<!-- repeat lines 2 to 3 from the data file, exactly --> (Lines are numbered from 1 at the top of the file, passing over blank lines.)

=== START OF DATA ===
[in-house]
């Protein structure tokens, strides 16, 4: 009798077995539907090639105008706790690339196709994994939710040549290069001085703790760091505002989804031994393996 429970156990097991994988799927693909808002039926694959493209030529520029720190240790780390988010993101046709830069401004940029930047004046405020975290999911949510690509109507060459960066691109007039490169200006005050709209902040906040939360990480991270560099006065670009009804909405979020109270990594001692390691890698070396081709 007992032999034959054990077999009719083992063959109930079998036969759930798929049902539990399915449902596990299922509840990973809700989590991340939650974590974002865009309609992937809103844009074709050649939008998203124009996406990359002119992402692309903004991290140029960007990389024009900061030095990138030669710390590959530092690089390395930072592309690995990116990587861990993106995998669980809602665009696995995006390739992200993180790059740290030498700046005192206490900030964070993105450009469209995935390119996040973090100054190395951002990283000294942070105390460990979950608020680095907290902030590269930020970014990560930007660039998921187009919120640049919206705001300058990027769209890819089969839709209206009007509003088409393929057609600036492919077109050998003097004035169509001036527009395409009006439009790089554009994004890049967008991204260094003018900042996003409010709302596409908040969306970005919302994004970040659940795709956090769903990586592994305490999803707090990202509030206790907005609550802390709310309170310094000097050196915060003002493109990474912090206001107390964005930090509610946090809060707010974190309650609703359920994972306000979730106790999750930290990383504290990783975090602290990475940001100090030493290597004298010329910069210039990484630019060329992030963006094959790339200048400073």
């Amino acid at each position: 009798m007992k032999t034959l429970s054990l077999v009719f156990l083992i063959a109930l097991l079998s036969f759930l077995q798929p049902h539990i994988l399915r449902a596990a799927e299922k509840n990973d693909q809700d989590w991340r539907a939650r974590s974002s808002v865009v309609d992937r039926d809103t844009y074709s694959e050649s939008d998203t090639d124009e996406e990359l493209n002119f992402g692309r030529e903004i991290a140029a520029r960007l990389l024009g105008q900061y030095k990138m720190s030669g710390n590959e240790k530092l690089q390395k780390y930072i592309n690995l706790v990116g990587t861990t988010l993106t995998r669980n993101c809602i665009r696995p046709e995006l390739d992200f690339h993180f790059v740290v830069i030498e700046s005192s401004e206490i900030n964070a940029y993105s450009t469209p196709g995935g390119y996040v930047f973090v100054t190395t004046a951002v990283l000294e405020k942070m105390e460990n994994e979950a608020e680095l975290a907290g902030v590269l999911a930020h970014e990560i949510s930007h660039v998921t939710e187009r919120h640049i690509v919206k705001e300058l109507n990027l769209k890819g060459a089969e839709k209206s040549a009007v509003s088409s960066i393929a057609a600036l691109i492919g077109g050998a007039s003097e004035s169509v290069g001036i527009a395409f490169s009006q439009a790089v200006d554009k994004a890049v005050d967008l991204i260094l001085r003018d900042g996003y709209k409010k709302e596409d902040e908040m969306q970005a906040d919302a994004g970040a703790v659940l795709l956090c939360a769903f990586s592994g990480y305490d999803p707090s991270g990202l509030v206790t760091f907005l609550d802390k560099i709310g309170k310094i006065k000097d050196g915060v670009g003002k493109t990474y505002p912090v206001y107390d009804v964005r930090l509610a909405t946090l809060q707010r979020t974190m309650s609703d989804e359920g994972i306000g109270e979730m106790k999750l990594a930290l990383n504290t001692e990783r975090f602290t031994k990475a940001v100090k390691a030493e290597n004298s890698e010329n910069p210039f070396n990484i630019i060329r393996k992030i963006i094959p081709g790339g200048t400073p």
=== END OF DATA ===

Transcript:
């Protein structure tokens, strides 16, 4: 009798077995539907090639105008706790690339196709994994939710040549290069001085703790760091505002989804031994393996 429970156990097991994988799927693909808002039926694959493209030529520029720190240790780390988010993101046709830069401004940029930047004046405020975290999911949510690509109507060459960066691109007039490169200006005050709209902040906040939360990480991270560099006065670009009804909405979020109270990594001692390691890698070396081709 007992032999034959054990077999009719083992063959109930079998036969759930798929049902539990399915449902596990299922509840990973809700989590991340939650974590974002865009309609992937809103844009074709050649939008998203124009996406990359002119992402692309903004991290140029960007990389024009900061030095990138030669710390590959530092690089390395930072592309690995990116990587861990993106995998669980809602665009696995995006390739992200993180790059740290030498700046005192206490900030964070993105450009469209995935390119996040973090100054190395951002990283000294942070105390460990979950608020680095907290902030590269930020970014990560930007660039998921187009919120640049919206705001300058990027769209890819089969839709209206009007509003088409393929057609600036492919077109050998003097004035169509001036527009395409009006439009790089554009994004890049967008991204260094003018900042996003409010709302596409908040969306970005919302994004970040659940795709956090769903990586592994305490999803707090990202509030206790907005609550802390709310309170310094000097050196915060003002493109990474912090206001107390964005930090509610946090809060707010974190309650609703359920994972306000979730106790999750930290990383504290990783975090602290990475940001100090030493290597004298010329910069210039990484630019060329992030963006094959790339200048400073």
């Amino acid at each position: 009798m007992k032999t034959l429970s054990l077999v009719f156990l083992i063959a109930l097991l079998s036969f759930l077995q798929p049902h539990i994988l399915r449902a596990a799927e299922k509840n990973d693909q809700d989590w991340r539907a939650r974590s974002s808002v865009v309609d992937r039926d809103t844009y074709s694959e050649s939008d998203t090639d124009e996406e990359l493209n002119f992402g692309r030529e903004i991290a140029a520029r960007l990389l024009g105008q900061y030095k990138m720190s030669g710390n590959e240790k530092l690089q390395k780390y930072i592309n690995l706790v990116g990587t861990t988010l993106t995998r669980n993101c809602i665009r696995p046709e995006l390739d992200f690339h993180f790059v740290v830069i030498e700046s005192s401004e206490i900030n964070a940029y993105s450009t469209p196709g995935g390119y996040v930047f973090v100054t190395t004046a951002v990283l000294e405020k942070m105390e460990n994994e979950a608020e680095l975290a907290g902030v590269l999911a930020h970014e990560i949510s930007h660039v998921t939710e187009r919120h640049i690509v919206k705001e300058l109507n990027l769209k890819g060459a089969e839709k209206s040549a009007v509003s088409s960066i393929a057609a600036l691109i492919g077109g050998a007039s003097e004035s169509v290069g001036i527009a395409f490169s009006q439009a790089v200006d554009k994004a890049v005050d967008l991204i260094l001085r003018d900042g996003y709209k409010k709302e596409d902040e908040m969306q970005a906040d919302a994004g970040a703790v659940l795709l956090c939360a769903f990586s592994g990480y305490d999803p707090s991270g990202l509030v206790t760091f907005l609550d802390k560099i709310g309170k310094i006065k000097d050196g915060v670009g003002k493109t990474y505002p912090v206001y107390d009804v964005r930090l509610a909405t946090l809060q707010r979020t974190m309650s609703d989804e359920g994972i306000g109270e979730m106790k999750l990594a930290l990383n504290t001692e990783r975090f602290t031994k990475a940001v100090k390691a030493e290597n004298s890698e010329n910069p210039f070396n990484i630019i060329r393996k992030i963006i094959p081709g790339g200048t400073p």